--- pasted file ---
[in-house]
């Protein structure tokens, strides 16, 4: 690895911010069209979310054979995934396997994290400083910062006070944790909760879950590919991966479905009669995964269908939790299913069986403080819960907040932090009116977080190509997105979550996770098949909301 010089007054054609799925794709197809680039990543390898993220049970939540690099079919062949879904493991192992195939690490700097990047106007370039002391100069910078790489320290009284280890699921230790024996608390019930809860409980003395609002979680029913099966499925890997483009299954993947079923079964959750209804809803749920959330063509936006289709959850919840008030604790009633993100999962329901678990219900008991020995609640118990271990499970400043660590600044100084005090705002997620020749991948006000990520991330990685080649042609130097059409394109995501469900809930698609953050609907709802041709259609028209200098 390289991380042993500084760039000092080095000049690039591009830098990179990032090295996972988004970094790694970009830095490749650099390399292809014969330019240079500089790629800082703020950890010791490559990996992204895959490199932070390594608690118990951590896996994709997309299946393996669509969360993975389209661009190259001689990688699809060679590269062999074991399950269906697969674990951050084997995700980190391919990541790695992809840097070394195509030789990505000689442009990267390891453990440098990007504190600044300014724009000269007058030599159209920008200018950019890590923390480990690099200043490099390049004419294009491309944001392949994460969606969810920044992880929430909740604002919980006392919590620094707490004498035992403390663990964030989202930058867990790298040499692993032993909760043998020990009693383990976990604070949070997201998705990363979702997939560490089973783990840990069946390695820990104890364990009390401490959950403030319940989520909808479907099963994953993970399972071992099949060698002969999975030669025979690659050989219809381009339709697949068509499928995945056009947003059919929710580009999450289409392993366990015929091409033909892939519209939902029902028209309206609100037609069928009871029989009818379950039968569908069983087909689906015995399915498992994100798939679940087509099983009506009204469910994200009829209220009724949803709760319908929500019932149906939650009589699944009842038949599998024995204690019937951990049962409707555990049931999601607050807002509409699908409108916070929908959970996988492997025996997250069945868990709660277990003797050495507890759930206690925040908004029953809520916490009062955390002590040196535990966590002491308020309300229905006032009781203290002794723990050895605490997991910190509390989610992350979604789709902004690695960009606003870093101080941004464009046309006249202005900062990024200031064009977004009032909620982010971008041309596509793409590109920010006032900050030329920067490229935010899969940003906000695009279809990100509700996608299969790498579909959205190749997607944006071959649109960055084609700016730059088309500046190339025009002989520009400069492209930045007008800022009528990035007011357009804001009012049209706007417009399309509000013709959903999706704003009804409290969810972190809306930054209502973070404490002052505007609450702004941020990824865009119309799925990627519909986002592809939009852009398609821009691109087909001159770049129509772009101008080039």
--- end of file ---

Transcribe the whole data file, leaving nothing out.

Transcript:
[in-house]
């Protein structure tokens, strides 16, 4: 690895911010069209979310054979995934396997994290400083910062006070944790909760879950590919991966479905009669995964269908939790299913069986403080819960907040932090009116977080190509997105979550996770098949909301 010089007054054609799925794709197809680039990543390898993220049970939540690099079919062949879904493991192992195939690490700097990047106007370039002391100069910078790489320290009284280890699921230790024996608390019930809860409980003395609002979680029913099966499925890997483009299954993947079923079964959750209804809803749920959330063509936006289709959850919840008030604790009633993100999962329901678990219900008991020995609640118990271990499970400043660590600044100084005090705002997620020749991948006000990520991330990685080649042609130097059409394109995501469900809930698609953050609907709802041709259609028209200098 390289991380042993500084760039000092080095000049690039591009830098990179990032090295996972988004970094790694970009830095490749650099390399292809014969330019240079500089790629800082703020950890010791490559990996992204895959490199932070390594608690118990951590896996994709997309299946393996669509969360993975389209661009190259001689990688699809060679590269062999074991399950269906697969674990951050084997995700980190391919990541790695992809840097070394195509030789990505000689442009990267390891453990440098990007504190600044300014724009000269007058030599159209920008200018950019890590923390480990690099200043490099390049004419294009491309944001392949994460969606969810920044992880929430909740604002919980006392919590620094707490004498035992403390663990964030989202930058867990790298040499692993032993909760043998020990009693383990976990604070949070997201998705990363979702997939560490089973783990840990069946390695820990104890364990009390401490959950403030319940989520909808479907099963994953993970399972071992099949060698002969999975030669025979690659050989219809381009339709697949068509499928995945056009947003059919929710580009999450289409392993366990015929091409033909892939519209939902029902028209309206609100037609069928009871029989009818379950039968569908069983087909689906015995399915498992994100798939679940087509099983009506009204469910994200009829209220009724949803709760319908929500019932149906939650009589699944009842038949599998024995204690019937951990049962409707555990049931999601607050807002509409699908409108916070929908959970996988492997025996997250069945868990709660277990003797050495507890759930206690925040908004029953809520916490009062955390002590040196535990966590002491308020309300229905006032009781203290002794723990050895605490997991910190509390989610992350979604789709902004690695960009606003870093101080941004464009046309006249202005900062990024200031064009977004009032909620982010971008041309596509793409590109920010006032900050030329920067490229935010899969940003906000695009279809990100509700996608299969790498579909959205190749997607944006071959649109960055084609700016730059088309500046190339025009002989520009400069492209930045007008800022009528990035007011357009804001009012049209706007417009399309509000013709959903999706704003009804409290969810972190809306930054209502973070404490002052505007609450702004941020990824865009119309799925990627519909986002592809939009852009398609821009691109087909001159770049129509772009101008080039």